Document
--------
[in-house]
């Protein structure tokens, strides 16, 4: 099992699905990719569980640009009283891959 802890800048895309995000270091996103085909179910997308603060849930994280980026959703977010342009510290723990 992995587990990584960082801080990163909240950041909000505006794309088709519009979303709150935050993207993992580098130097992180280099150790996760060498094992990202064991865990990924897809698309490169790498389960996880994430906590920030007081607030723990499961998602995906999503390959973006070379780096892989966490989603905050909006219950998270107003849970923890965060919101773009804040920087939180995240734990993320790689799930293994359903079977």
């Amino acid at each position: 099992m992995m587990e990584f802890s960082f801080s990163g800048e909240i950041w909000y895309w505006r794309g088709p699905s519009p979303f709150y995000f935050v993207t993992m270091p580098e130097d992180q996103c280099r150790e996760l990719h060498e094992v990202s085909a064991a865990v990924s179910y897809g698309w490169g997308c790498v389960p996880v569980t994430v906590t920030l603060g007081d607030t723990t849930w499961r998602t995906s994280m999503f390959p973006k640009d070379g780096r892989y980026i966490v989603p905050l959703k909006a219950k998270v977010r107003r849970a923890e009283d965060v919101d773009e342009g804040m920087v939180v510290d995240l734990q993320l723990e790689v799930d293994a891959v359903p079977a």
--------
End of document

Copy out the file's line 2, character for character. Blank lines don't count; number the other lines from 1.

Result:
């Protein structure tokens, strides 16, 4: 099992699905990719569980640009009283891959 802890800048895309995000270091996103085909179910997308603060849930994280980026959703977010342009510290723990 992995587990990584960082801080990163909240950041909000505006794309088709519009979303709150935050993207993992580098130097992180280099150790996760060498094992990202064991865990990924897809698309490169790498389960996880994430906590920030007081607030723990499961998602995906999503390959973006070379780096892989966490989603905050909006219950998270107003849970923890965060919101773009804040920087939180995240734990993320790689799930293994359903079977």